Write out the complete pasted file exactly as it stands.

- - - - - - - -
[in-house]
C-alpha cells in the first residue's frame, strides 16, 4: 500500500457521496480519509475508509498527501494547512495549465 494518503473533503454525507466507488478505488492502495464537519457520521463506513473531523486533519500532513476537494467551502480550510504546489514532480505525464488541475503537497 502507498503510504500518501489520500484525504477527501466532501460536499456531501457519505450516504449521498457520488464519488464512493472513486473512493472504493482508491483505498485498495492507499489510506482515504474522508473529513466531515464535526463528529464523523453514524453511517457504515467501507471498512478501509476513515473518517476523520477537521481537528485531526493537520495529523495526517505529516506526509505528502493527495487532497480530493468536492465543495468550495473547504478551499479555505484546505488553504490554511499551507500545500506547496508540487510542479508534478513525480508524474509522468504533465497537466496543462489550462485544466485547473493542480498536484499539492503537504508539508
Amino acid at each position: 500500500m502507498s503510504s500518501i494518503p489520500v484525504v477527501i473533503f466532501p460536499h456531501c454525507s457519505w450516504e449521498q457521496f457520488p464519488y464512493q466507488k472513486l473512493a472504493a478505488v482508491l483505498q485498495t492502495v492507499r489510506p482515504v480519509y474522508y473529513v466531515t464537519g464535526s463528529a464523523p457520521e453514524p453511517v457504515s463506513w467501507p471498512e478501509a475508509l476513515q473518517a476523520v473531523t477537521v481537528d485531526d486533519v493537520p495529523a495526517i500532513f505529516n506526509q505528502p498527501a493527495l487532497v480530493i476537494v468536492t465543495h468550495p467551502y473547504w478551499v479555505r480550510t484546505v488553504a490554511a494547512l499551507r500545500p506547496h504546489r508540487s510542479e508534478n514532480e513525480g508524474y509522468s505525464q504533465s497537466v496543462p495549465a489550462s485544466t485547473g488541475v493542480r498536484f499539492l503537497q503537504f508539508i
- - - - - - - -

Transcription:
[in-house]
C-alpha cells in the first residue's frame, strides 16, 4: 500500500457521496480519509475508509498527501494547512495549465 494518503473533503454525507466507488478505488492502495464537519457520521463506513473531523486533519500532513476537494467551502480550510504546489514532480505525464488541475503537497 502507498503510504500518501489520500484525504477527501466532501460536499456531501457519505450516504449521498457520488464519488464512493472513486473512493472504493482508491483505498485498495492507499489510506482515504474522508473529513466531515464535526463528529464523523453514524453511517457504515467501507471498512478501509476513515473518517476523520477537521481537528485531526493537520495529523495526517505529516506526509505528502493527495487532497480530493468536492465543495468550495473547504478551499479555505484546505488553504490554511499551507500545500506547496508540487510542479508534478513525480508524474509522468504533465497537466496543462489550462485544466485547473493542480498536484499539492503537504508539508
Amino acid at each position: 500500500m502507498s503510504s500518501i494518503p489520500v484525504v477527501i473533503f466532501p460536499h456531501c454525507s457519505w450516504e449521498q457521496f457520488p464519488y464512493q466507488k472513486l473512493a472504493a478505488v482508491l483505498q485498495t492502495v492507499r489510506p482515504v480519509y474522508y473529513v466531515t464537519g464535526s463528529a464523523p457520521e453514524p453511517v457504515s463506513w467501507p471498512e478501509a475508509l476513515q473518517a476523520v473531523t477537521v481537528d485531526d486533519v493537520p495529523a495526517i500532513f505529516n506526509q505528502p498527501a493527495l487532497v480530493i476537494v468536492t465543495h468550495p467551502y473547504w478551499v479555505r480550510t484546505v488553504a490554511a494547512l499551507r500545500p506547496h504546489r508540487s510542479e508534478n514532480e513525480g508524474y509522468s505525464q504533465s497537466v496543462p495549465a489550462s485544466t485547473g488541475v493542480r498536484f499539492l503537497q503537504f508539508i